You cannot build a sound studio without first understanding some theory: rik_akashian discussed this issue. The most important part to understand is that sound proofing (blocking the sound, so others don't hear you and you don't hear them) is very different from sound treatment (making your room sound good). Since this studio was built for mixing sound and music for film and TV in a residential coop apartment building in NYC, both sound proofing and treatment had to be near perfect. It also had to look good for clients... on a very tight budget.
In this instructable rather than a tutorial on the actual construction I will discuss the design, with links to the materials I used or other resources. This is not laziness, I swear! I just think it is more useful. I assume if you are building your studio you have basic construction skills.
Step 1: Planning for noise, heat and power
Since we were doing a gut renovation we were able to put in central air, but it could not be regular AC. The air handler was placed as far away from the studio as possible, and the ducts were over-sized and had a few extra bends. The same amount of air circulates, but the since it flows more slowly we don't hear the rushing air. One vent leads to the studio, the other into the equipment closet. Another difference with regular AC is the return air. Since our room is completely sealed we had to included vents to let the air out, rather than relying on cracks around the door. Doing this with a thin aluminum flexible tube would have punched a great big hole in our soundproofing, so we used 50 feet of insulated tube instead, twisting it and turning it as much as possible: air escapes, but sound can't make it through.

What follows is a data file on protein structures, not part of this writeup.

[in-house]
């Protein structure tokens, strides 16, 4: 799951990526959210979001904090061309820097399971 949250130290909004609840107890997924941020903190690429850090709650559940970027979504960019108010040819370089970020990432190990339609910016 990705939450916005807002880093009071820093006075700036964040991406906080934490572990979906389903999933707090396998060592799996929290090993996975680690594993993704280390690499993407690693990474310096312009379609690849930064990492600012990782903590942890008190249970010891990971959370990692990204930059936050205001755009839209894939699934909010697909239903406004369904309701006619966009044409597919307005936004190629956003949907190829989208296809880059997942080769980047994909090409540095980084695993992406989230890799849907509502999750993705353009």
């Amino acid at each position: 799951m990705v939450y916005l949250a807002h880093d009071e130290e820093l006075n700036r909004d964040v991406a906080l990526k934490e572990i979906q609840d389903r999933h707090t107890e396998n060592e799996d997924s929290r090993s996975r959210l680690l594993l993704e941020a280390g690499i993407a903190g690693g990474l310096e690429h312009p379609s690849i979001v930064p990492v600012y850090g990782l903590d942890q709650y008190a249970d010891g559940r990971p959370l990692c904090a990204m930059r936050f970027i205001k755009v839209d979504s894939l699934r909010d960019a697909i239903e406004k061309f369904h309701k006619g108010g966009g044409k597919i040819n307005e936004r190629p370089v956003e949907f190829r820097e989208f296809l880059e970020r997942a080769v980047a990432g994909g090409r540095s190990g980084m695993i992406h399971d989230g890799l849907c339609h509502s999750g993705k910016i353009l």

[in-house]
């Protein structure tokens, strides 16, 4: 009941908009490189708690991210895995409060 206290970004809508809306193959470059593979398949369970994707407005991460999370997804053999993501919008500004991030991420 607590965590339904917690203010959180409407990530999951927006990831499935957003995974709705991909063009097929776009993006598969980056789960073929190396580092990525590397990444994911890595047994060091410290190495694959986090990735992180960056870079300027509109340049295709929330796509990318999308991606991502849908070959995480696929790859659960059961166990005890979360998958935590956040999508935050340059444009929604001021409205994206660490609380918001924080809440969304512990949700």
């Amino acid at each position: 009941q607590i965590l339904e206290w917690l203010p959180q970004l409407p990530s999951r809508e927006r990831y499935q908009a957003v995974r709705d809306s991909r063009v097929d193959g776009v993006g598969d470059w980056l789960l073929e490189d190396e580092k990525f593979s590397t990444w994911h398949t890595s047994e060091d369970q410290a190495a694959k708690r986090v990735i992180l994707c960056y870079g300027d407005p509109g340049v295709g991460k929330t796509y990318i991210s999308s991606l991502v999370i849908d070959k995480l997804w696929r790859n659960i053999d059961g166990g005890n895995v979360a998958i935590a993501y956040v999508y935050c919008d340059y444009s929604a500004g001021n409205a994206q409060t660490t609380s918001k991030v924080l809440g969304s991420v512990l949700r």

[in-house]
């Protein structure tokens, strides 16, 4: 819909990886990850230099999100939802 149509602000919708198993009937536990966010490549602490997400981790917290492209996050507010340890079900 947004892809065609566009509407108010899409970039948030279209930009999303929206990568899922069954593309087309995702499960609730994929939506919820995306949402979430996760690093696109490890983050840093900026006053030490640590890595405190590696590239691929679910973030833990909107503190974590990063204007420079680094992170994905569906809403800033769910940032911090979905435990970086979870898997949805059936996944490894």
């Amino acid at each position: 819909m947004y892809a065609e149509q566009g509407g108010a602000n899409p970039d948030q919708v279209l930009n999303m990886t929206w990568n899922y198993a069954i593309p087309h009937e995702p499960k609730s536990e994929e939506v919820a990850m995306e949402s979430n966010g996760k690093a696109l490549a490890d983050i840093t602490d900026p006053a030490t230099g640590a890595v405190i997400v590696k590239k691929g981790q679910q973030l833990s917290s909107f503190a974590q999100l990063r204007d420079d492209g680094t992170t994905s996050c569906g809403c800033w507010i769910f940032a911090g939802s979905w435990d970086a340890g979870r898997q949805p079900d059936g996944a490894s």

There is another solution if you're not able to put in central air: a ductless system like this one is fairly quiet and relatively easy to slip in wherever you need it. You just need to have access to outdoor space for the compressor.
Don't forget to plan for power! Use dedicated lines if it's at all possible. Plan where your equipment will be and figure out how much power it will draw. Heat and power are not areas for cutting corners. While your walls are open, think of other wires too. A wireless computer network will not work well in your studio if you build it properly, so it's a good idea to put in some cat6 cables. We have a piano in the living room we knew we would be recording, so we ran a couple digital sound cables from the equipment closet to a closet next to the piano. It's great to be able to make recordings without snaking mic cables all over the place for everyone to trip over.
Another thing to think about is lighting: I don't trust fluoresents because some of them buzz, and I've been trying to eliminate all incandescent lighting (plus incandescent is hot, and there's enough heat generating equipment in a studio as it is....) The obvious answer is LED. This light can be surface mounted, which makes it preferable when it comes to soundproofing. You will want to avoid using a can which will put a big hole in the ceiling (and soundproofing).